Update: Photos of my planner! Mine is on the left, next to a moleskin to give you an idea of the relative size.Â Below is what each day looks like.
I use Sandy for most of my calendaring, but don’t have a PDA or mobile phone with a convenient calendar app (and can’t afford one).Â So, I needed a paper daily planner that could be generated on a weekly basis from the events that I shoot into Sandy.Â I find that it’s no too hard to do a daily paper->electronic sync to update my calendar in Sandy.Â Sandy has an ics export which is really nice if I want to view my appointments along with appointments from my other calendars (like my work one, managed by Webcalendar).
What you need:
- Calendar software that supports printing a daily view (I used KOrganizer)
- psutils package
Import your remote calendar(s)
I first imported my calendar into KOrganizer (File->Import->Import Calendar and then entered the URL of my iCal feed in the Location field) .
Print the calendar to a postscript file
I printed a page for each day of my calendar withÂ File->Print and then chose Print Day for the Print Style.Â I selected a month worth of dates for the Date & Time Range.Â I clicked Print and chose the Print to File (Postscript) option for the printer Name.Â The ability to print to a file came with my default KDE setup, but it shouldn’t be too hard to get this ability from whatever printing management system you’re using.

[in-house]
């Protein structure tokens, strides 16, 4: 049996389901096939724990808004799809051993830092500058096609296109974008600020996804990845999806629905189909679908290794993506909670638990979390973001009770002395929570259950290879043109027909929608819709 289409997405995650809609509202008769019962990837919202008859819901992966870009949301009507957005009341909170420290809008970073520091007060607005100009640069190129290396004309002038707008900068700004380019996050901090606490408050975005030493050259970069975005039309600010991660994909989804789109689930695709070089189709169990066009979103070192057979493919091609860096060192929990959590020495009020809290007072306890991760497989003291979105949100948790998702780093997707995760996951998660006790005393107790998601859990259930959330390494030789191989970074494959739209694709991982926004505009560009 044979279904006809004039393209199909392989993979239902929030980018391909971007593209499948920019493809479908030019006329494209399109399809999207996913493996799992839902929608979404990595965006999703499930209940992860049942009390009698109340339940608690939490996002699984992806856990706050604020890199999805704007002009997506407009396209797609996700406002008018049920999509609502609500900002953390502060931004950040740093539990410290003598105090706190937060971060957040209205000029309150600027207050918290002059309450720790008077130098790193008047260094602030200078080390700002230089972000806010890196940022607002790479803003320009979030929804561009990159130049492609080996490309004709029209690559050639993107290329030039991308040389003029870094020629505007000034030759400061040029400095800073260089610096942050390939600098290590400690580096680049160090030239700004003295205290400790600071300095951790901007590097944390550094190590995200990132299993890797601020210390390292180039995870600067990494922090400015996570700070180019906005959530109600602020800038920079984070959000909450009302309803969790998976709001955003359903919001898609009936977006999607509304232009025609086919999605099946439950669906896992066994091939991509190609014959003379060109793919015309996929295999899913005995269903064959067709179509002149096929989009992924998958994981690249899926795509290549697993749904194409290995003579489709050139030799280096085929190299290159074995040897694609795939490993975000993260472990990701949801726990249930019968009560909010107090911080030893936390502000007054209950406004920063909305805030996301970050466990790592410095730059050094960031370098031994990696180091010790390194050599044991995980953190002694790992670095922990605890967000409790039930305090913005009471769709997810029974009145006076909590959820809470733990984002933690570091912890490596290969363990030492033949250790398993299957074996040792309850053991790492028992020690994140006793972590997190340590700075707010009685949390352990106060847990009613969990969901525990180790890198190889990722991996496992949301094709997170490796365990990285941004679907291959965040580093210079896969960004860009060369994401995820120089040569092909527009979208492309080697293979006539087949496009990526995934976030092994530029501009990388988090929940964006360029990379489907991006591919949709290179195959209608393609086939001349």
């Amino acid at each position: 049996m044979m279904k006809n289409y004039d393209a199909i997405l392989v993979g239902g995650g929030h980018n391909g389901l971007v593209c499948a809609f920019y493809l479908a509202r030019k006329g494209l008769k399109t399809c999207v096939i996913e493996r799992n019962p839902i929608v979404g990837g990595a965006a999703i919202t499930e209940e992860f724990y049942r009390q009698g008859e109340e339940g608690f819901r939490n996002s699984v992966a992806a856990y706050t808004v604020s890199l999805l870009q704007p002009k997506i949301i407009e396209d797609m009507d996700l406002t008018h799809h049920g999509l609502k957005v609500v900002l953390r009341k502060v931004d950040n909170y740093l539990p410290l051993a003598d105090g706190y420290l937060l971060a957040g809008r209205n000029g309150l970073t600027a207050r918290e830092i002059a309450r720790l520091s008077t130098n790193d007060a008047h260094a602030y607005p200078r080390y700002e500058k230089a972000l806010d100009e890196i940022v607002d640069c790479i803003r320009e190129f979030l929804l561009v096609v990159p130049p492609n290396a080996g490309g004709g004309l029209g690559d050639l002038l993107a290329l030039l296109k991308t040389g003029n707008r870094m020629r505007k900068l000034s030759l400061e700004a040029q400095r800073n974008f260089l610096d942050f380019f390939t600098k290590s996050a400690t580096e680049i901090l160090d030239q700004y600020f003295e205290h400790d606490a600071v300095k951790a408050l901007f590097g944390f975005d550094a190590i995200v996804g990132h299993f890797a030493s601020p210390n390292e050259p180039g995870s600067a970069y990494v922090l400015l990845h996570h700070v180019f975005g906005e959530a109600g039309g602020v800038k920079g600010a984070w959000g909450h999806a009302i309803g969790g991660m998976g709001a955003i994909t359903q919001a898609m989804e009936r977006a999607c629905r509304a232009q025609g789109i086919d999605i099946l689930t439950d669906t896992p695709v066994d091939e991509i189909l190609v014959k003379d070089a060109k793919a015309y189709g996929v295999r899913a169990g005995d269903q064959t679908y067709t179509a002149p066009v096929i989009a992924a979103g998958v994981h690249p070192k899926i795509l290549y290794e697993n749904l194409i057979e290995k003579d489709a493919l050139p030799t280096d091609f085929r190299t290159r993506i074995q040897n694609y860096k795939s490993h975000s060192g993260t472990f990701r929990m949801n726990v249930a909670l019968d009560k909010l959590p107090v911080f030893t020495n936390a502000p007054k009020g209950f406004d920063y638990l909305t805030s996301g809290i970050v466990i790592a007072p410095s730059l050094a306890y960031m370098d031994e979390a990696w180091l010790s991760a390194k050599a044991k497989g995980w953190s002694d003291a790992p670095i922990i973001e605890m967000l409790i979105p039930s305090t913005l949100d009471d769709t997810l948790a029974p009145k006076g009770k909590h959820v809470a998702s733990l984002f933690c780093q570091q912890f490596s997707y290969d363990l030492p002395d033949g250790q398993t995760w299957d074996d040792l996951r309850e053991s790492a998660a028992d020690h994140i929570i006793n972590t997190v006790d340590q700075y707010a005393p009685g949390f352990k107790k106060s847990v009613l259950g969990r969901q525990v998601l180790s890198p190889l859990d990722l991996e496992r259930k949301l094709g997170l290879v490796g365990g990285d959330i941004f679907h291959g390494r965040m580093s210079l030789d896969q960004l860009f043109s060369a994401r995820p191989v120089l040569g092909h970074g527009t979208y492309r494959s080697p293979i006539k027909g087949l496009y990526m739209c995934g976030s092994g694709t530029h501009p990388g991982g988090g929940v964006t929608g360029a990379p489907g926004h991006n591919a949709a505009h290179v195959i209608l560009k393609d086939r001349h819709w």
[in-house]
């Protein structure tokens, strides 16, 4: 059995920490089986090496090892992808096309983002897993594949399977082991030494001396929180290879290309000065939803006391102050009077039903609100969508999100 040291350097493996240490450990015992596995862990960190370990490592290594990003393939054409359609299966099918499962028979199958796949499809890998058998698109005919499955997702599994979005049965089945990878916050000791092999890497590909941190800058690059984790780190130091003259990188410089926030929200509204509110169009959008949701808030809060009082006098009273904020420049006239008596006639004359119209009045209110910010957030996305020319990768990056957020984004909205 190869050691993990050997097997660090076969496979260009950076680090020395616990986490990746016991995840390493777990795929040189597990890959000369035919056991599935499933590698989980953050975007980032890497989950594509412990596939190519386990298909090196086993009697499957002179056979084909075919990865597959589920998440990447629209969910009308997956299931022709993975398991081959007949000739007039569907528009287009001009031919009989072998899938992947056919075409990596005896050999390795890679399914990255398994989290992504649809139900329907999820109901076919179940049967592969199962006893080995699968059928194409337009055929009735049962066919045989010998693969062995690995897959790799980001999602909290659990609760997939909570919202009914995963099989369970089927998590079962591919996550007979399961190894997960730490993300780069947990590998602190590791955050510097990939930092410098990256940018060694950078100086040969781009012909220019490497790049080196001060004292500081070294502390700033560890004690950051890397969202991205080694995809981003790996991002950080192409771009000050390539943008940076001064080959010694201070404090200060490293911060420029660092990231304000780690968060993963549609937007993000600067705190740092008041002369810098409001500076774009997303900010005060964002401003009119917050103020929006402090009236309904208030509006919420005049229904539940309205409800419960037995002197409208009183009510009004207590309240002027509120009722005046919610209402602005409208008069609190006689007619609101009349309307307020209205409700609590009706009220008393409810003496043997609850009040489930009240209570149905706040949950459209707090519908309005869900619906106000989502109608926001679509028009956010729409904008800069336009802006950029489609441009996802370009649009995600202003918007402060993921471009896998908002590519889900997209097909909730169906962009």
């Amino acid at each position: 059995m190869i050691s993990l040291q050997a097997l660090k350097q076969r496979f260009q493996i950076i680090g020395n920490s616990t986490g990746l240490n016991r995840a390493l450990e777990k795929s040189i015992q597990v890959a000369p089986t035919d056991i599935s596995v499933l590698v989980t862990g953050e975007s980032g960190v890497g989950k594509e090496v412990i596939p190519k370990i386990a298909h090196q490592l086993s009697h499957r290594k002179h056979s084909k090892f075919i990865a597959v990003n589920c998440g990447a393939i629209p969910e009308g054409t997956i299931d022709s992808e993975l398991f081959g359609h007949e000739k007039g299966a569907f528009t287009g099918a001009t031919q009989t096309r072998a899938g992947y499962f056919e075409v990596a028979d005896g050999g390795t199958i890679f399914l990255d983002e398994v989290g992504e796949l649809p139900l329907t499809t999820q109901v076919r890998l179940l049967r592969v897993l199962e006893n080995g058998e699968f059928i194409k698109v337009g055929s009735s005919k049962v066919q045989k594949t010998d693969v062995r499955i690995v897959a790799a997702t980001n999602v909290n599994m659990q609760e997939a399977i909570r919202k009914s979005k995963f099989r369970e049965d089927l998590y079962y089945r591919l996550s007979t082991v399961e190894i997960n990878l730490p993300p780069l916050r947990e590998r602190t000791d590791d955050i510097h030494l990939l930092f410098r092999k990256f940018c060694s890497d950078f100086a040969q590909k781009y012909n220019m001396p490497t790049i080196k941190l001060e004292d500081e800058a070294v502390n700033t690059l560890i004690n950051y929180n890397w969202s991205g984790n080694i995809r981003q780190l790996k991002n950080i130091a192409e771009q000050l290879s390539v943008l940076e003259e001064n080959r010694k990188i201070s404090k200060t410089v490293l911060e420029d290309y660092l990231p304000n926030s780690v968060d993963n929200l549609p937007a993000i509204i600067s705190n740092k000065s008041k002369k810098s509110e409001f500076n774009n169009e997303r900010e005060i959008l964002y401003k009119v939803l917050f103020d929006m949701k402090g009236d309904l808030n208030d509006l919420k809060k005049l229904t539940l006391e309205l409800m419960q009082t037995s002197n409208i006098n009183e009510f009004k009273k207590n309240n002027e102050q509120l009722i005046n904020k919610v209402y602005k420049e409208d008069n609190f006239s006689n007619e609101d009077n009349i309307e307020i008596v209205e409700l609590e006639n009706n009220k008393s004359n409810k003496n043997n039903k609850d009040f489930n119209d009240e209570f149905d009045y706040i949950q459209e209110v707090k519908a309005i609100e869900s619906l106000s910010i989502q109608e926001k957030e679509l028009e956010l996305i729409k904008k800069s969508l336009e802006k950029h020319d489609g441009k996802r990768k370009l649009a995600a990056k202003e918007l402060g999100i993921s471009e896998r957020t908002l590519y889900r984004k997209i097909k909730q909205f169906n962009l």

Make the postscript file 4up
I used the psnup program to put four days on one letter sized page.
Â ghing@silvertongue:~/tmp$ psnup -pletter -b0.25in -4 planner.ps planner-up.ps
The above options say that the output paper size is letter, that there should be a .25 inch margin around each page (I did this to allow for a binding on the left hand side of the sheets), that there should be 4 pages from the file planner.ps combined into every one page in the output file planner-up.ps.
Open the postscript file and print it
I used evince to open and print my planner.
Cut the pages into quarters
I used a paper cutter to cut the printed pages into quarters.Â Take care to keep track of the order of pages so it’s easier to assemble your calendar.
Find a cover and a binding
For mine, I used part of the cover of a notebook that I dumpstered in Bologna and held everything together with a butterfly clip that I got from the supply closet at work.Â Be resourceful!